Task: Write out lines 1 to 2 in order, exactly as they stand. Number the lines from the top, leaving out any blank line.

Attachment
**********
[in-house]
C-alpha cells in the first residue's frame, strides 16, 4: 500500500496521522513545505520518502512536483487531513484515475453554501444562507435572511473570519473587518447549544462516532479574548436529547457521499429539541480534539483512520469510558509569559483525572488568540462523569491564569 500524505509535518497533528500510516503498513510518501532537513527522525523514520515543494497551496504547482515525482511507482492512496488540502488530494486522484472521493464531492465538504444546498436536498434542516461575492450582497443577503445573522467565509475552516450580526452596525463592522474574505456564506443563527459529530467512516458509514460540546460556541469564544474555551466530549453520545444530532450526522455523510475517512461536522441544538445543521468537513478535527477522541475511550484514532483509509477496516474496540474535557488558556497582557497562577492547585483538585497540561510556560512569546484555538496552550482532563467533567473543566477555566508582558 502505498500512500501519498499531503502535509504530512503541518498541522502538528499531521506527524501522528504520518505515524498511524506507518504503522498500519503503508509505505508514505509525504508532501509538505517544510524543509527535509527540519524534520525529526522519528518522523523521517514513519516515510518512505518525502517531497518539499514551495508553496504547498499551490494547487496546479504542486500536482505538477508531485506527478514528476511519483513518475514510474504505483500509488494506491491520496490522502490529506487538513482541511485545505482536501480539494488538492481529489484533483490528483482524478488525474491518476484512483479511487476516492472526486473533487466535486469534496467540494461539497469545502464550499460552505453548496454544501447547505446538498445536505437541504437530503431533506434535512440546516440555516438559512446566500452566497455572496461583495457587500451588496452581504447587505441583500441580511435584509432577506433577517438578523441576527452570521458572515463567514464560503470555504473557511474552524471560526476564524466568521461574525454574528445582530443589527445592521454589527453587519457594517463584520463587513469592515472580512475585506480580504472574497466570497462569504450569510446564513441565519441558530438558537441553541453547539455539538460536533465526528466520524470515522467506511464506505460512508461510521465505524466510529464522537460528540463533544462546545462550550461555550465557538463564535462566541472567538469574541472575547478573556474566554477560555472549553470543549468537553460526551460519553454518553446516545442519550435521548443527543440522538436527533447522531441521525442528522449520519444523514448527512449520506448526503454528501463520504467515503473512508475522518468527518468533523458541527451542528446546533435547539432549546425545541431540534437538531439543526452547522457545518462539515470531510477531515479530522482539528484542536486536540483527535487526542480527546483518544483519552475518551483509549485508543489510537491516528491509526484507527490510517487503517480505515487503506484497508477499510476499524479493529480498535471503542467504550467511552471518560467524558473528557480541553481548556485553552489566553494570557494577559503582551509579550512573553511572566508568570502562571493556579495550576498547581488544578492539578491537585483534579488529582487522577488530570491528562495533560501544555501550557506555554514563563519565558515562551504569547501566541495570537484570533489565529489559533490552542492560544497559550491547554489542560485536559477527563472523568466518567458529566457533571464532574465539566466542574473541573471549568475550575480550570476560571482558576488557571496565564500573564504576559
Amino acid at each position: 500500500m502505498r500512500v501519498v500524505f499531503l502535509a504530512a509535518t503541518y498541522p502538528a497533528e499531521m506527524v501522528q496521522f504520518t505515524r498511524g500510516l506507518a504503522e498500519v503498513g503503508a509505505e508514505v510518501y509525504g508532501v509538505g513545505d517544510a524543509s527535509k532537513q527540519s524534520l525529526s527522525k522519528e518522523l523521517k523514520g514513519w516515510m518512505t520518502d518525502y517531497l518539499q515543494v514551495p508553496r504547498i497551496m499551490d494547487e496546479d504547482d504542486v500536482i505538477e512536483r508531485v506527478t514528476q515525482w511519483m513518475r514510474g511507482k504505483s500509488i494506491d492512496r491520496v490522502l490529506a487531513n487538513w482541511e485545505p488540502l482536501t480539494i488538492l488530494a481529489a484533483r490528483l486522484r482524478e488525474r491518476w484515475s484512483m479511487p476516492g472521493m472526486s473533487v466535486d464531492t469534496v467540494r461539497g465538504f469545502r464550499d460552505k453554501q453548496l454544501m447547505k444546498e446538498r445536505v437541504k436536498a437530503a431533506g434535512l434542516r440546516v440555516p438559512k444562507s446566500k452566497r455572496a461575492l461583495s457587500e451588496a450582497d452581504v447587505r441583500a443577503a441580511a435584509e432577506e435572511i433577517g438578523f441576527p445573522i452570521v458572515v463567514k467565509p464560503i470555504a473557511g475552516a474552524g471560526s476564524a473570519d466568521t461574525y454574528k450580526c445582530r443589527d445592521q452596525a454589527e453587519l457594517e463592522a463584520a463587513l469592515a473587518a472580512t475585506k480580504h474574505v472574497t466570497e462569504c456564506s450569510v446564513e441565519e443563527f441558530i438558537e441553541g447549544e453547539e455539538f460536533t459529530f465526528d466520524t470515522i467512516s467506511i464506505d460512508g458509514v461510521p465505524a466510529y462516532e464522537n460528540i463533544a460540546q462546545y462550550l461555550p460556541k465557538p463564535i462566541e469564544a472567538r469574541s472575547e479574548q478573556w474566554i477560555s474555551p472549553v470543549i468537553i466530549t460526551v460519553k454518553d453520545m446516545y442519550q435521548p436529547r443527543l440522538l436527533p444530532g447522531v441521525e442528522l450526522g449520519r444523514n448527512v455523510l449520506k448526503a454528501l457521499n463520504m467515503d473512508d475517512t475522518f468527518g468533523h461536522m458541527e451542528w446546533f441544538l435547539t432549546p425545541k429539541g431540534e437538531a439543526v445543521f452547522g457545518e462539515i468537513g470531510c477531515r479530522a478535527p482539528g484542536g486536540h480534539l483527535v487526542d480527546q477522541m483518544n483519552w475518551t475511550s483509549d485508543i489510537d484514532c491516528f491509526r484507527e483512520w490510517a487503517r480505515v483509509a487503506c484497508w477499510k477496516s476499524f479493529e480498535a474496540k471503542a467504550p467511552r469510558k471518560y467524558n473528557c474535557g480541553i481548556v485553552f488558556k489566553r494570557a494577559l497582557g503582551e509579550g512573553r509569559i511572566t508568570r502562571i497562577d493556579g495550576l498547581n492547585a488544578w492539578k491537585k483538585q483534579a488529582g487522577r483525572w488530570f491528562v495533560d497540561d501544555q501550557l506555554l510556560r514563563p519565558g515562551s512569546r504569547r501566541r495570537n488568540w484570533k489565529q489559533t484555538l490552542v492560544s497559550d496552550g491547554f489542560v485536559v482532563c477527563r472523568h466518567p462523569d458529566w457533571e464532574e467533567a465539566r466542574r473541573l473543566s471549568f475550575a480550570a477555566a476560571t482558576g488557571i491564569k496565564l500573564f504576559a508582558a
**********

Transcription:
[in-house]
C-alpha cells in the first residue's frame, strides 16, 4: 500500500496521522513545505520518502512536483487531513484515475453554501444562507435572511473570519473587518447549544462516532479574548436529547457521499429539541480534539483512520469510558509569559483525572488568540462523569491564569 500524505509535518497533528500510516503498513510518501532537513527522525523514520515543494497551496504547482515525482511507482492512496488540502488530494486522484472521493464531492465538504444546498436536498434542516461575492450582497443577503445573522467565509475552516450580526452596525463592522474574505456564506443563527459529530467512516458509514460540546460556541469564544474555551466530549453520545444530532450526522455523510475517512461536522441544538445543521468537513478535527477522541475511550484514532483509509477496516474496540474535557488558556497582557497562577492547585483538585497540561510556560512569546484555538496552550482532563467533567473543566477555566508582558 502505498500512500501519498499531503502535509504530512503541518498541522502538528499531521506527524501522528504520518505515524498511524506507518504503522498500519503503508509505505508514505509525504508532501509538505517544510524543509527535509527540519524534520525529526522519528518522523523521517514513519516515510518512505518525502517531497518539499514551495508553496504547498499551490494547487496546479504542486500536482505538477508531485506527478514528476511519483513518475514510474504505483500509488494506491491520496490522502490529506487538513482541511485545505482536501480539494488538492481529489484533483490528483482524478488525474491518476484512483479511487476516492472526486473533487466535486469534496467540494461539497469545502464550499460552505453548496454544501447547505446538498445536505437541504437530503431533506434535512440546516440555516438559512446566500452566497455572496461583495457587500451588496452581504447587505441583500441580511435584509432577506433577517438578523441576527452570521458572515463567514464560503470555504473557511474552524471560526476564524466568521461574525454574528445582530443589527445592521454589527453587519457594517463584520463587513469592515472580512475585506480580504472574497466570497462569504450569510446564513441565519441558530438558537441553541453547539455539538460536533465526528466520524470515522467506511464506505460512508461510521465505524466510529464522537460528540463533544462546545462550550461555550465557538463564535462566541472567538469574541472575547478573556474566554477560555472549553470543549468537553460526551460519553454518553446516545442519550435521548443527543440522538436527533447522531441521525442528522449520519444523514448527512449520506448526503454528501463520504467515503473512508475522518468527518468533523458541527451542528446546533435547539432549546425545541431540534437538531439543526452547522457545518462539515470531510477531515479530522482539528484542536486536540483527535487526542480527546483518544483519552475518551483509549485508543489510537491516528491509526484507527490510517487503517480505515487503506484497508477499510476499524479493529480498535471503542467504550467511552471518560467524558473528557480541553481548556485553552489566553494570557494577559503582551509579550512573553511572566508568570502562571493556579495550576498547581488544578492539578491537585483534579488529582487522577488530570491528562495533560501544555501550557506555554514563563519565558515562551504569547501566541495570537484570533489565529489559533490552542492560544497559550491547554489542560485536559477527563472523568466518567458529566457533571464532574465539566466542574473541573471549568475550575480550570476560571482558576488557571496565564500573564504576559